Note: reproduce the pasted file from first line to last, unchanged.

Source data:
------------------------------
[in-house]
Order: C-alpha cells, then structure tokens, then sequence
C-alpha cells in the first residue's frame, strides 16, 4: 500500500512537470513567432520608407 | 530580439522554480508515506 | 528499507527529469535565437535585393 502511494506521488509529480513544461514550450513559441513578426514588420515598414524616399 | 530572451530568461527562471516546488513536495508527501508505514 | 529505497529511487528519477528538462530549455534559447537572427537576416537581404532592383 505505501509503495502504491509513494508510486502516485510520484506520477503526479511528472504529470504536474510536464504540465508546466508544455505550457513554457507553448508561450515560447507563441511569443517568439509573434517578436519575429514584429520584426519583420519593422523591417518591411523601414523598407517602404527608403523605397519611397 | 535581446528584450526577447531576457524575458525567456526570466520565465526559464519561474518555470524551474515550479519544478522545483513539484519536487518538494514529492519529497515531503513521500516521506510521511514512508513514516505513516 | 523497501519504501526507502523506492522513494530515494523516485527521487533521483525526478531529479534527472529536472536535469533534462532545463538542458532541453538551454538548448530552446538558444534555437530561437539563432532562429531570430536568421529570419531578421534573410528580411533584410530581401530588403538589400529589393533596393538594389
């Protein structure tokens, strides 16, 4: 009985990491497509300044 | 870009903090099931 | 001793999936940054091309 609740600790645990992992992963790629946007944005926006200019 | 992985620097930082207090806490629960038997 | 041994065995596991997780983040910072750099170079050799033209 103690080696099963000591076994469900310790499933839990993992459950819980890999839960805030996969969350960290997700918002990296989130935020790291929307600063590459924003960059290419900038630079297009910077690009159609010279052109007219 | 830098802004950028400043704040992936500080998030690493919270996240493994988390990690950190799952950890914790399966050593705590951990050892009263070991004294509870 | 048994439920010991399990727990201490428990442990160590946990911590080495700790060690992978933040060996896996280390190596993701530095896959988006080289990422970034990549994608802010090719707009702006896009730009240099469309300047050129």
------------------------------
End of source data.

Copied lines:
[in-house]
Order: C-alpha cells, then structure tokens, then sequence
C-alpha cells in the first residue's frame, strides 16, 4: 500500500512537470513567432520608407 | 530580439522554480508515506 | 528499507527529469535565437535585393 502511494506521488509529480513544461514550450513559441513578426514588420515598414524616399 | 530572451530568461527562471516546488513536495508527501508505514 | 529505497529511487528519477528538462530549455534559447537572427537576416537581404532592383 505505501509503495502504491509513494508510486502516485510520484506520477503526479511528472504529470504536474510536464504540465508546466508544455505550457513554457507553448508561450515560447507563441511569443517568439509573434517578436519575429514584429520584426519583420519593422523591417518591411523601414523598407517602404527608403523605397519611397 | 535581446528584450526577447531576457524575458525567456526570466520565465526559464519561474518555470524551474515550479519544478522545483513539484519536487518538494514529492519529497515531503513521500516521506510521511514512508513514516505513516 | 523497501519504501526507502523506492522513494530515494523516485527521487533521483525526478531529479534527472529536472536535469533534462532545463538542458532541453538551454538548448530552446538558444534555437530561437539563432532562429531570430536568421529570419531578421534573410528580411533584410530581401530588403538589400529589393533596393538594389
């Protein structure tokens, strides 16, 4: 009985990491497509300044 | 870009903090099931 | 001793999936940054091309 609740600790645990992992992963790629946007944005926006200019 | 992985620097930082207090806490629960038997 | 041994065995596991997780983040910072750099170079050799033209 103690080696099963000591076994469900310790499933839990993992459950819980890999839960805030996969969350960290997700918002990296989130935020790291929307600063590459924003960059290419900038630079297009910077690009159609010279052109007219 | 830098802004950028400043704040992936500080998030690493919270996240493994988390990690950190799952950890914790399966050593705590951990050892009263070991004294509870 | 048994439920010991399990727990201490428990442990160590946990911590080495700790060690992978933040060996896996280390190596993701530095896959988006080289990422970034990549994608802010090719707009702006896009730009240099469309300047050129």